Shannon Marie Chapman recently shared about her recent victory as a vegetarian bodybuilder on our Facebook fan page, and I had to reach out to her to see if she would also share about her journey as well.
I just competed in my first competition one week ago. I placed 3rd in Masters Figure. I’m a proud Vegetarian Bodybuilder!
Name: Shannon Marie Chapman
Diet: Vegetarian since July 2013 lacto ovo-vegetarian (lacto only when not in contest prep)
Hometown: Philadelphia PA
Residence: Columbus OH
Occupation: Bartender (for 16 years), assistant GM for the Tilted Kilt for 3years, and took a job for a period of time as the Marketing Coordinator for Complete Nutrition, a supplement company in Columbus.
Life: Married to a man with the same name… Shannon, son’s name is Dylan (16, a vegan hipster), and a 1 1/2 yr old rescue pitbull named Grace.
Training and Yoga
- Been working out casually for the past 7 1/2 years
- Practice Yoga for the past 6 1/2 years
- Certified Holistic Health Coach through the Institute for Integrative Nutrition
- Certified Yoga instructor through Yogafit and AFFA
- Decided to compete in Dec. 2013 (You’ll see why when you look at my before photos. I indulged a lot during the holidays, was unmotivated and not happy with my job)
- Started contest prep Jan 6th 2014 (18 weeks out)
- Competed in my first Fitness Competition, The Mike Francois Classsic on May 10, 2014
- Placed 3rd in Masters Figure
- Currently in prep for my 2nd show (12 weeks out) in August, The Delmarva Classic in Wilmington DE.
- Beverly International Fit Tabs (multivitamin)
- NutraKey Glutamine, Vegan BCAA, Beta-Alanine, and HMB
- I also take additional supplements of Zinc, Vitamin D, Vitamin C, and Vegan B12
Vegetarian Bodybuilding Topics of Interest
- Vegetarian female fitness competitors
- Vegetarian contest prep meal plans
- Vegetarian “peak week” contest prep meal plans
- Contest prep as a vegetarian. What to expect, what are the challenges, how to “dry” out for the day of the show
- Looking for a vegetarian to write a vegetarian contest diet plan for the next competition. Would like to see the difference between prep diet and one from someone who is vegetarian.
When and why did you become a vegetarian?
In July of 2013, I was studying to become a Health Coach through the Institute for Integrative Nutrition. I was sitting at my kitchen table, eating my lunch (chicken and rice), listening to a lecture by Howard Lyman, The MadCowboy.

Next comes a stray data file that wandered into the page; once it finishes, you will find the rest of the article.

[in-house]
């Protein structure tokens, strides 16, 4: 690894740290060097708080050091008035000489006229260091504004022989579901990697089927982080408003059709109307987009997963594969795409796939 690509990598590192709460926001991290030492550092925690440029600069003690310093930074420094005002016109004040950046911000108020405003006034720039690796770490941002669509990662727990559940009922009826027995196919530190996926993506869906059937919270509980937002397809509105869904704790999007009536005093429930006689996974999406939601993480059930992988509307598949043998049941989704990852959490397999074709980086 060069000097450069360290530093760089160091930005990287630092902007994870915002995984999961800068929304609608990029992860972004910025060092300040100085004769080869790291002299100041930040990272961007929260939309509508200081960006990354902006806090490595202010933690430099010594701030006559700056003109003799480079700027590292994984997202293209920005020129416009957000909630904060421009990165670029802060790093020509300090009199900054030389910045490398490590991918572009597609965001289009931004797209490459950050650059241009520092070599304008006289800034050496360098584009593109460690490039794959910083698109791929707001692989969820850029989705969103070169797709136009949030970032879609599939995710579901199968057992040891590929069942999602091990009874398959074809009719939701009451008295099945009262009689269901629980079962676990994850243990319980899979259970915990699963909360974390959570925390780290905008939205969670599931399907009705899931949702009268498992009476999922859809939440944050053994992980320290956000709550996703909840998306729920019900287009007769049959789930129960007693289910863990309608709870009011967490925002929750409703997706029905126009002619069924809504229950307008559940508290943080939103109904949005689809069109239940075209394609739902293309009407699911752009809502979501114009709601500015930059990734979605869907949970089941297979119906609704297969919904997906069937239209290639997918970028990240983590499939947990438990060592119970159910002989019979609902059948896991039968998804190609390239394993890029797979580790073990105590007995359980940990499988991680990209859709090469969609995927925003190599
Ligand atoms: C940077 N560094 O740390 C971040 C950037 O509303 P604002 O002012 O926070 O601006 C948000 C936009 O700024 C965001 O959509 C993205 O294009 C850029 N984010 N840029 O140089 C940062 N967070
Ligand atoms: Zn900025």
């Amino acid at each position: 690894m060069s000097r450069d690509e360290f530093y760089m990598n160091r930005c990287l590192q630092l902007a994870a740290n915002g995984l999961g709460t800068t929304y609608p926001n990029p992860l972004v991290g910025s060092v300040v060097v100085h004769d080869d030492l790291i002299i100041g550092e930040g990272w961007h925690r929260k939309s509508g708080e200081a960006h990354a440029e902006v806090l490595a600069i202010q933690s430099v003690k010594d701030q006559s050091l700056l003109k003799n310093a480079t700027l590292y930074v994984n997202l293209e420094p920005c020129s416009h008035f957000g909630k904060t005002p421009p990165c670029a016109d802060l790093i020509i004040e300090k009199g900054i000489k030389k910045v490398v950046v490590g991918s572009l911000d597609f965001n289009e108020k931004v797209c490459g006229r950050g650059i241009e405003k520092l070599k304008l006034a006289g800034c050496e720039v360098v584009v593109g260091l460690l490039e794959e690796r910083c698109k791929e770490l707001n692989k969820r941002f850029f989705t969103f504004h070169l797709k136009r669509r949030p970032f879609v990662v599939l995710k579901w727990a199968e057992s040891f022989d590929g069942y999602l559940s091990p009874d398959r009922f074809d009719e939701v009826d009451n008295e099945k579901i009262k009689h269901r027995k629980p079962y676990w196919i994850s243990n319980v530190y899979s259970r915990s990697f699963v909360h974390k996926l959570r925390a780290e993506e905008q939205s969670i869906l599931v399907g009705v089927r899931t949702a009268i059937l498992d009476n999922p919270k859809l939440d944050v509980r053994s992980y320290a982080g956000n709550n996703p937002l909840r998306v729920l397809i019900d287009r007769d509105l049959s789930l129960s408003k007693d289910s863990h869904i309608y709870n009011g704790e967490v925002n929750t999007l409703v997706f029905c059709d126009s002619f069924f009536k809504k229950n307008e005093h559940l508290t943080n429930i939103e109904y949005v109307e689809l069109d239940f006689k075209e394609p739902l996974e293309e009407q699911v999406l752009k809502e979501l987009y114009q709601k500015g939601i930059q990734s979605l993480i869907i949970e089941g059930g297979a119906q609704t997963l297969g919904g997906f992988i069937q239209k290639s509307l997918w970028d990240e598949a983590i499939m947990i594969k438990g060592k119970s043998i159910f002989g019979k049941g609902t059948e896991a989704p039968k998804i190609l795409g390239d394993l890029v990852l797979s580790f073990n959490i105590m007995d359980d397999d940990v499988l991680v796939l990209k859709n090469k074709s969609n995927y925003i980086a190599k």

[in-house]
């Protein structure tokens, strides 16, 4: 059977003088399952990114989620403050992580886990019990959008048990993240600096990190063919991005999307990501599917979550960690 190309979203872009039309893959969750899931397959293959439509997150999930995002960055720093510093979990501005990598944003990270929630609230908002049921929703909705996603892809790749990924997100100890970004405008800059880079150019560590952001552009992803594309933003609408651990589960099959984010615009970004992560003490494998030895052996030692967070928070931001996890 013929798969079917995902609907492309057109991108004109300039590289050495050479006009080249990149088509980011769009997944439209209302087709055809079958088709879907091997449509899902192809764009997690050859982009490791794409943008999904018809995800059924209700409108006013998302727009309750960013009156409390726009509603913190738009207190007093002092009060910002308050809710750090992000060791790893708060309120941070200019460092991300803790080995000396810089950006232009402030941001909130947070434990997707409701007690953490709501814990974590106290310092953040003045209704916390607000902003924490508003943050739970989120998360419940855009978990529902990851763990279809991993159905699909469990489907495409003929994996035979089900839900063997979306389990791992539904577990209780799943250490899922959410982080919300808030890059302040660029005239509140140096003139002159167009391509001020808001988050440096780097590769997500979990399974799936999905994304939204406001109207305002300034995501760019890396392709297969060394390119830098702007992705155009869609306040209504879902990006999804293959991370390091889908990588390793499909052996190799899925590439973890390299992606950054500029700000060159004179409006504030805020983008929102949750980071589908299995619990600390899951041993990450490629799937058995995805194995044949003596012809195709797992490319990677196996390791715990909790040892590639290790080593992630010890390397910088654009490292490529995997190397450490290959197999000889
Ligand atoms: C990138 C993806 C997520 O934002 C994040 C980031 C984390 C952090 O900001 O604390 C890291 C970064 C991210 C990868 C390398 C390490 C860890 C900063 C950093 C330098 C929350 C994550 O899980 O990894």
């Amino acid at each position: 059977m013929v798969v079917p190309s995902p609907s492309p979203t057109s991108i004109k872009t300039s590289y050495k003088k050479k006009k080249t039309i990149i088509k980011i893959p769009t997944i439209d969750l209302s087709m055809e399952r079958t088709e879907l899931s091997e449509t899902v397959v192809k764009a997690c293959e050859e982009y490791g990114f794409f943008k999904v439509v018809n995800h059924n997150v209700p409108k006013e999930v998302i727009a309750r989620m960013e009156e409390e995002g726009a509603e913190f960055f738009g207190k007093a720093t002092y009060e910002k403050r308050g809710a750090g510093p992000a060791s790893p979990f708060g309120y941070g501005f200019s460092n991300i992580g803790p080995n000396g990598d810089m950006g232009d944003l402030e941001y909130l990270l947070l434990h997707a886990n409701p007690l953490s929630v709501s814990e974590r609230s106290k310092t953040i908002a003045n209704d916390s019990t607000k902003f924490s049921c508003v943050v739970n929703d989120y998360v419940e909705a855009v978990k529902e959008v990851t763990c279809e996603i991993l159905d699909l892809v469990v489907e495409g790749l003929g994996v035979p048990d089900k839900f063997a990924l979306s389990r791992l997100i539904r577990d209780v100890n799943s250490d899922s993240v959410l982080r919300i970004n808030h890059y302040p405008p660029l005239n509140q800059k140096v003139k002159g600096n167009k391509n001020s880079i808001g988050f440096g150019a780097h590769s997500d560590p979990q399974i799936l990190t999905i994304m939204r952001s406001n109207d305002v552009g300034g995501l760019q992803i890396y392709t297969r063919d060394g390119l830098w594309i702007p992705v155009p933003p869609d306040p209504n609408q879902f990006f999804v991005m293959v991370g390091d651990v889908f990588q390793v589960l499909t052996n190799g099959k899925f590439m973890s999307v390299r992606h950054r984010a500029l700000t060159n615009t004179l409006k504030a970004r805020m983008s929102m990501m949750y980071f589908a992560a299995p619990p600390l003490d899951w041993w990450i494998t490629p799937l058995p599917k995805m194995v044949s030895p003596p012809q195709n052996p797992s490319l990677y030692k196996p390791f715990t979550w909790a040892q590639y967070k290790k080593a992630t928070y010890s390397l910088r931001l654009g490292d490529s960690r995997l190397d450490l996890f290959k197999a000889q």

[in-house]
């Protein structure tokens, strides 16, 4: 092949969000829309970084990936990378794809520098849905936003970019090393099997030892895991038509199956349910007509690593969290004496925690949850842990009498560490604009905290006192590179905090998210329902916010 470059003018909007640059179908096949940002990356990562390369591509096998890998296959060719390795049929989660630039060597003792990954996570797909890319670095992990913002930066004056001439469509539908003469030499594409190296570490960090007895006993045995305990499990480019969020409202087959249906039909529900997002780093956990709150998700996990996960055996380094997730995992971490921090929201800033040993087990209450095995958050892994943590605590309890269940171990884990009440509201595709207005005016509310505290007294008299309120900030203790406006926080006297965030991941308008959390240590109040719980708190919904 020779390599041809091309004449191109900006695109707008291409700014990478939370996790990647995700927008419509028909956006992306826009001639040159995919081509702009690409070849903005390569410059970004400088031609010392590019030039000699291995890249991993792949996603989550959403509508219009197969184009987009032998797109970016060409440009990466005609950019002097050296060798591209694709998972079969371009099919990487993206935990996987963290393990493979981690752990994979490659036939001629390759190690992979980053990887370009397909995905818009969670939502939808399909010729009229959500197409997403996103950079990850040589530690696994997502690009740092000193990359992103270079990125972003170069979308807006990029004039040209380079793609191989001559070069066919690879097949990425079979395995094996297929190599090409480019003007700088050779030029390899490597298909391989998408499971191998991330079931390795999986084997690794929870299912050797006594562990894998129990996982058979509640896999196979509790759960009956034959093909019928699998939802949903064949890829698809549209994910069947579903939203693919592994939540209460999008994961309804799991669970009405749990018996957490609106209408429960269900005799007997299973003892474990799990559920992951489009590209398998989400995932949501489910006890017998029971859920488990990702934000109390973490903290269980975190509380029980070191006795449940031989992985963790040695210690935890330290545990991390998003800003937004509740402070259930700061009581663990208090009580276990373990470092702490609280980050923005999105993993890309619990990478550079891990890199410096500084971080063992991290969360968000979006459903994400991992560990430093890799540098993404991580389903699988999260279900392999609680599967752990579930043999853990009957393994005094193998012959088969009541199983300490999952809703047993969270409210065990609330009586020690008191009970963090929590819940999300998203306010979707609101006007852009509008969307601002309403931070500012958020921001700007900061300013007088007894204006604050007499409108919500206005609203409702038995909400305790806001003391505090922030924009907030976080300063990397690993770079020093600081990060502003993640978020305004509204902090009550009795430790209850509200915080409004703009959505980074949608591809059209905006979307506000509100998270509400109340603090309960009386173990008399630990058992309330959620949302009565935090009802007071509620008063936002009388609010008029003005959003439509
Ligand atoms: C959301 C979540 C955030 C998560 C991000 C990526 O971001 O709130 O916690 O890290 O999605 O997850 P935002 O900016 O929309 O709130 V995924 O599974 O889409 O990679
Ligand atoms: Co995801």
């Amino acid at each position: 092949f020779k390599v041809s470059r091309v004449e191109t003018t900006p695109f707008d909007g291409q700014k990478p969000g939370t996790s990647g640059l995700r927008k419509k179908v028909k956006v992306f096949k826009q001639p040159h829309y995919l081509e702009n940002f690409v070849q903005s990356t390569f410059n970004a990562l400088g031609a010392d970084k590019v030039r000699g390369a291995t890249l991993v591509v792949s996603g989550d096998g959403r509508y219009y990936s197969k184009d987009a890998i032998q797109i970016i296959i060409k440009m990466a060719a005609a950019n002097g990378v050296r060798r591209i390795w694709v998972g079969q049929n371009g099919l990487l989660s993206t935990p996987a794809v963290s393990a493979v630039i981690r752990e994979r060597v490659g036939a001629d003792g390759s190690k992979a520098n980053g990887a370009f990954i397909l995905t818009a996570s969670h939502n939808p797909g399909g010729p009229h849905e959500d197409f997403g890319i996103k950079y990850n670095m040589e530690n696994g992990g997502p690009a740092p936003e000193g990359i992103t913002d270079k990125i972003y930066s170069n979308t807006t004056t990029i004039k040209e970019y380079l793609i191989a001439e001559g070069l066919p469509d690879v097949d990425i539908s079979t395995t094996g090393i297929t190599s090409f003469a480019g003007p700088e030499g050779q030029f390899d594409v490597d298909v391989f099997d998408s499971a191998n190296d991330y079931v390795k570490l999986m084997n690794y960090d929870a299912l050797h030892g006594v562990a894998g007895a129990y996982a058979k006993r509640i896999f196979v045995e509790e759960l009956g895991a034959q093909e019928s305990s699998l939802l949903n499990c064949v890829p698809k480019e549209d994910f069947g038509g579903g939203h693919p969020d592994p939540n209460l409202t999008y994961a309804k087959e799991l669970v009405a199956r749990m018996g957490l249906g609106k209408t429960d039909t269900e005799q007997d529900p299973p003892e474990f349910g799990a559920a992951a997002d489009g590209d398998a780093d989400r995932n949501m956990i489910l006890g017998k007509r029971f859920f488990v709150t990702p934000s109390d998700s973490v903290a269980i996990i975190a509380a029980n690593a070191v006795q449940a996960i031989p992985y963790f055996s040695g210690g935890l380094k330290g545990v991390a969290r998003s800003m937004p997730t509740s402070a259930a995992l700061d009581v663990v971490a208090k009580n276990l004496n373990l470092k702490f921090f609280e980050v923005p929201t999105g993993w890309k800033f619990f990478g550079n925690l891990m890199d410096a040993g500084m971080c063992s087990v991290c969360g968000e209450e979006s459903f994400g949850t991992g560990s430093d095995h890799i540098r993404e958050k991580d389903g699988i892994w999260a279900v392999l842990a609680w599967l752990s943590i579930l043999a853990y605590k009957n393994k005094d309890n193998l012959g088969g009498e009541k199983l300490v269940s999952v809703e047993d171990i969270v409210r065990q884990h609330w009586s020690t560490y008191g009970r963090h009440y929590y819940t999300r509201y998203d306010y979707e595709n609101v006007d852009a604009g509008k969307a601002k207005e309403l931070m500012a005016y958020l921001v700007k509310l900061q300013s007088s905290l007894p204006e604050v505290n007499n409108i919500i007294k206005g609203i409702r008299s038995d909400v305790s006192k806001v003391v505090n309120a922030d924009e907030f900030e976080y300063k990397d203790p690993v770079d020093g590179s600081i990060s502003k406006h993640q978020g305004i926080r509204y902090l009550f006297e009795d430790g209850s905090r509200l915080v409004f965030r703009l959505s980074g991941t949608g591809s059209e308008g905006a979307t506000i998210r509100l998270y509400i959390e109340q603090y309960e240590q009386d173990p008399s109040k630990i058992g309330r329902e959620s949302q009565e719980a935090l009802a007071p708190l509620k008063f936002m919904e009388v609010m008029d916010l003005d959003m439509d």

He was telling the story of how he was a fourth generation cattle farmer turned vegetarian and eventually vegan. He was a farmer at a time where the country demanded meat and a lot of it, regardless of cost to the land, the quality of meat or the treatment of the animals. He, in detail, described some of the practices of Big Farm.
I was so disgusted and angry, that we allowed this, mostly because of our ignorance to the situation.
Which was no fault of our own, that I put down my fork and decided that I was no longer going to eat meat. I have no problem with eating meat. I do have a problem with the quality of meat in our food supply and I choose not to eat it.
I believe in the energy that comes from our food. If I had my own farm, where I raised my own cattle or chickens, l knew what they ate and that they grew up in an environment that was conducive to their best health and slaughtered in a humane way, I would be a carnivore.
Unfortunately, I do not own a farm or cattle or chickens. So I eat plants and grains and nuts and healthy fats and oils. When I decided to become a vegetarian it was a little oxymoronic since I really don’t like vegetables that much. However, once I took meat out of my diet, I felt like a weight had been lifted. I had a lighter energy and I didn’t feel weighed down.
Almost a year later, I still feel that light energy. It’s not something I notice as much because it’s just a part of me now, but I definitely still have that feeling.
How and when did you get into vegetarian bodybuilding?
I met my husband 8 years ago. He was very into the fitness lifestyle as a casual bodybuilder. He was in the gym all the time, prepped his meals, the whole nine yards.
I, on the other hand, was not very athletic, never played sports, I was a dancer for 9 years all through grade school and high school. That was the extent of my athletic ability. He invited me to go to the gym with him one day, and being that we had just started dating and I was excited that he was inviting me into his world, I obliged.
Typically, the gym is a manly thing, so I felt way out of my element. He trained with a friend of his who was a competitive bodybuilder and trainer. That day happened to be leg day!
You would think that after never being in a gym, training with a trainer and my first time was leg day that I would have run for the hills after the pain I felt the next couple of days. I could not walk, sit or stand. But I wanted more! I was hooked. I swore that I wouldn’t be that girl in the gym drinking protein shakes and carrying a cooler around with me… I am SO that girl!
I began reading and researching everything there was about diet, working out, supplements and fitness models. In my search, I found OXYGEN magazine, a fitness magazine dedicated to woman. It had everything I needed and I read every page from cover to cover. I still have every issue of OXYGEN magazine since I started reading it.
It has like my Playboy stash for my fitness obsession. In the back of the magazine they always covered recent fitness competitions. I’ve always wanted to do it but always found some excuse that held me back from going for it. I didn’t have time, my job was too demanding, financially I couldn’t afford it, what if I couldn’t finish it, what if I failed.
I am an only child, so I tend to do things on my own. As I became more confident about myself and my way around the gym, I would go by myself, since most of the time I work in the evenings. Even though my husband got me into bodybuilding and fitness we don’t train together.
We did at first. But with conflicting schedules I had to train on my own most of the time and it sort of became my sanctuary. It was my time to myself, to work on myself. Besides, I didn’t like my husband telling me what to do. I think that is really the reason I don’t like training with him!
I always tell him, it’s his fault, he created this beast.
Why was competing important for you?